With much of the country cooped up inside by government order or by choice, GameStop says it is one of the beneficiaries of the strange, risky new world created by the spread of COVID-19.
"As millions of consumers adapt to remote work, play, and learning, we're pleased to be able to serve their needs," CEO George Sherman told analysts Thursday, according to a Motley Fool transcript. "In fact, we've seen an increase in store and online traffic over the past few weeks. We remain committed to continuing to meet those needs in a safe environment."
CFO Jim Bell said that global comparable sales over the first few weeks of March had risen 2% due to increased demand. And that was despite closed GameStop stores across most of its European footprint.
The sales lift comes after a punishing year for the gaming retailer, which got caught off guard by the depth of consumer pullback on new game purchases as gamers await the next generation of consoles and digital products reshape the landscape.
GameStop reported last week that its comparable sales fell a dizzying 26.1% in the fourth quarter and 19.4% for the full fiscal 2019 year. But even as the retailer's sales were decimated, it managed to generate positive operating and net income and pay off $401 million in debt.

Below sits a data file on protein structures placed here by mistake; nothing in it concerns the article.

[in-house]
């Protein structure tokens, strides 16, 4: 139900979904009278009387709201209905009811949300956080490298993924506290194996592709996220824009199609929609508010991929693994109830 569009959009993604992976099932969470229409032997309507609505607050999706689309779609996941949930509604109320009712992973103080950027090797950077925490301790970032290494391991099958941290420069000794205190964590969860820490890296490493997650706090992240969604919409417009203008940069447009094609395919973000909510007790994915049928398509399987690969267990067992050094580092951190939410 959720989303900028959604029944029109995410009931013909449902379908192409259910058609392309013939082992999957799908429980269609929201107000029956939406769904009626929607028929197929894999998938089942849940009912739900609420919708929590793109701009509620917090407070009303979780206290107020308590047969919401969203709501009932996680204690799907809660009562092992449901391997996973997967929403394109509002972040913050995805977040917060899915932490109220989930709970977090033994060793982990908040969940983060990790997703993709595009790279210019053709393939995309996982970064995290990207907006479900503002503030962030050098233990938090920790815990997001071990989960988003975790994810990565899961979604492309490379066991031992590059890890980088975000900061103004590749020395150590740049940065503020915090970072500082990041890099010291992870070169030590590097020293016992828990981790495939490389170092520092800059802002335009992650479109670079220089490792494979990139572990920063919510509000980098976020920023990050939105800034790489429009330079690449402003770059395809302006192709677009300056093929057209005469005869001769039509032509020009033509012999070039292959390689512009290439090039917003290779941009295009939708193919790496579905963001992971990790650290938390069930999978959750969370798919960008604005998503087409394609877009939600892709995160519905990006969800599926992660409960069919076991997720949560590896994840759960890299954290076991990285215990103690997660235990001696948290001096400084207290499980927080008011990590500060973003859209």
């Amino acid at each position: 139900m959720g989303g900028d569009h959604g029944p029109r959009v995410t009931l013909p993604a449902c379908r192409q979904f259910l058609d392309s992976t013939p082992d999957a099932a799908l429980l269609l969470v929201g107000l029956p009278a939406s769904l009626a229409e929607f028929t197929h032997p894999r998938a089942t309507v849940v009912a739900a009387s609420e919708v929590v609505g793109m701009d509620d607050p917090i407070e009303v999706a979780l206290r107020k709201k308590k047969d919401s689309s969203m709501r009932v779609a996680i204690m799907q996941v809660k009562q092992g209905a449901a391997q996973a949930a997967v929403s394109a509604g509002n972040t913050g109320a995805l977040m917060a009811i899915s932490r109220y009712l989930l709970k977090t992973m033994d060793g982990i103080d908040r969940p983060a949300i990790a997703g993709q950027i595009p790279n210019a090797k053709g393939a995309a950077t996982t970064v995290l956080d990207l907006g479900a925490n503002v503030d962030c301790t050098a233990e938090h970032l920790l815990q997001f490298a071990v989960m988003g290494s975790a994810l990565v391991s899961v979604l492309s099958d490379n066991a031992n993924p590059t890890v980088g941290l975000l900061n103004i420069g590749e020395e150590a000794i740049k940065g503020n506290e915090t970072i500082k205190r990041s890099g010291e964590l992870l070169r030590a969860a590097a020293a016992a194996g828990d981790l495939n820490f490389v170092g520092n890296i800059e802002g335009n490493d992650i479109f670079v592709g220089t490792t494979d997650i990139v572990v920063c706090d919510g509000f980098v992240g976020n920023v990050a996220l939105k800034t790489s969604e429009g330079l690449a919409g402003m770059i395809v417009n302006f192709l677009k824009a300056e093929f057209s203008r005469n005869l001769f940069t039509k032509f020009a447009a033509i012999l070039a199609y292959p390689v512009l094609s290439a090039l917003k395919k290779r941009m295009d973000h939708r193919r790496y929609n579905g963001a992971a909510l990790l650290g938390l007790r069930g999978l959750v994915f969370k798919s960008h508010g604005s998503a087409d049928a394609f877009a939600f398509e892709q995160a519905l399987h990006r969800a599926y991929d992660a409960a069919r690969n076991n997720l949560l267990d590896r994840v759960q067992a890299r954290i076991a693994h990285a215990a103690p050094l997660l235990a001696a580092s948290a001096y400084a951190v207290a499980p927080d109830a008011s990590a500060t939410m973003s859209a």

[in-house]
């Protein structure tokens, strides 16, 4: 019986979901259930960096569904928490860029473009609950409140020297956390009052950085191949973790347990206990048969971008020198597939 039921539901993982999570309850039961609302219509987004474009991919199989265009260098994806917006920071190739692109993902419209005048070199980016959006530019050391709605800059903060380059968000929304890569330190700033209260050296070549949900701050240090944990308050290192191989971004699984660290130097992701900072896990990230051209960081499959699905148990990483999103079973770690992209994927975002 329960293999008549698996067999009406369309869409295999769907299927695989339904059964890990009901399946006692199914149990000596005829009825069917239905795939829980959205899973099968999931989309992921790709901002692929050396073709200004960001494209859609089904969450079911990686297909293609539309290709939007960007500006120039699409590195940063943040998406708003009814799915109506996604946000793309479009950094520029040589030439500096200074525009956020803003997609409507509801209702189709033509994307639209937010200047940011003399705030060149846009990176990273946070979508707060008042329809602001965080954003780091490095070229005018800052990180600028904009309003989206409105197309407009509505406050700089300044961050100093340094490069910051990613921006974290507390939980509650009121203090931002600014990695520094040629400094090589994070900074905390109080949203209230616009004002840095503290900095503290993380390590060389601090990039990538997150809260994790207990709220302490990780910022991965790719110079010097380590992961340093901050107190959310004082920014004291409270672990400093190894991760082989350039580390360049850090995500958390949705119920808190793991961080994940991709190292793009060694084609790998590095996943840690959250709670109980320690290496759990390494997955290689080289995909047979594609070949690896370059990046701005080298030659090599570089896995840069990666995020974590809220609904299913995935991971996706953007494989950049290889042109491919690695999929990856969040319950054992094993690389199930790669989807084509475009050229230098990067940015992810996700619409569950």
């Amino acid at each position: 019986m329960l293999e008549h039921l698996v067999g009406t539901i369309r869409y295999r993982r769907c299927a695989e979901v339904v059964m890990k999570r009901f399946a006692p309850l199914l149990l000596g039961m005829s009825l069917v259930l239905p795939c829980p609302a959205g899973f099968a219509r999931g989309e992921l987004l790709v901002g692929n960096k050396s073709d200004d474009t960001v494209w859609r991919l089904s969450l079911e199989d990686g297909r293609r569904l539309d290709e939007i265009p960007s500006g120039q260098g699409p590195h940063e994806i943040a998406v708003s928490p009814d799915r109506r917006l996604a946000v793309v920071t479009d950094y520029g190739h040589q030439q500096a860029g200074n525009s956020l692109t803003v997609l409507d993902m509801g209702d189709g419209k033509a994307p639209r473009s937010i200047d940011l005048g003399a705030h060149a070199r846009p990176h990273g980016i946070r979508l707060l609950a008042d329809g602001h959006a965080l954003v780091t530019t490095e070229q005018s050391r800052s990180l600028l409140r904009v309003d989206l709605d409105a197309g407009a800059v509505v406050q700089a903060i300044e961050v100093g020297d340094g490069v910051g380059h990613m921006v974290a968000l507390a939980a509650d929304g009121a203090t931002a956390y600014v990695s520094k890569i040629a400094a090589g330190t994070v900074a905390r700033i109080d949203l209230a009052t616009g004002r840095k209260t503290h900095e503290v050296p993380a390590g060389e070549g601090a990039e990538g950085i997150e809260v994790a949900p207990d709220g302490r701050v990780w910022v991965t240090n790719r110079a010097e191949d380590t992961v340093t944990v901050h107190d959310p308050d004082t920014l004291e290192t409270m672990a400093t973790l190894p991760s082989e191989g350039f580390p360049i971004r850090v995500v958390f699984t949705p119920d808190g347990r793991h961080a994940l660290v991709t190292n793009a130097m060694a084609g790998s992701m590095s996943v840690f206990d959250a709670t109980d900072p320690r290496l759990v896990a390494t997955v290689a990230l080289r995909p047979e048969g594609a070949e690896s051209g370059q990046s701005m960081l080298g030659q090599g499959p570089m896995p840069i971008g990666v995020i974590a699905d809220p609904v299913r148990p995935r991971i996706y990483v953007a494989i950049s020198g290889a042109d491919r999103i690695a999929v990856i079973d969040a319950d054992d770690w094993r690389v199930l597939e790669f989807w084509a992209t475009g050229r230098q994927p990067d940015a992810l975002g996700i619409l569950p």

GameStop's response to the COVID-19 pandemic has changed as the disease races across the U.S. and the retail industry has responded by closing stores en masse in an effort to slow it.
According to reporting from Vice, GameStop initially told employees to inform local authorities in areas where non-essential retail was shutting down that the gaming retailer should be "classified as essential retail and therefore is able to remain open during this time." In explaining why the company considered itself essential, the company told Vice in a statement that along with gaming products "we also offer a wide array of products and devices that are important to facilitate remote work, distance learning, and virtual connectivity."
Days after the Vice report, GameStop announced it would temporarily close its storefronts in the U.S. and shift to digital-only ordering and curbside pickup at stores. Employees who lost hours in the shift were given an additional two weeks of pay.
Sherman told analysts that across the company employees during the pandemic were working only on a voluntary basis. "So it begins with a team member that wants to be there. It generally is single staffing in most cases," he said.
Sales have continued to tick up with the new contactless operational model. But the company acknowledges there is uncertainty around the pandemic's effects over the longer term. "As we all clearly understand, the COVID-19 pandemic has added significant complexity to the business," Bell said last week. Sherman said that "the situation remains fluid with each day bringing new information."
The company as a whole — like many other retailers — has suspended its guidance, offering investors no estimates on its performance for the year. GameStop cited general uncertainty and said that it was suspending its guidance "[d]espite increased demand since the outbreak began as millions of consumers look to GameStop for products that support remote and virtual work and learn settings."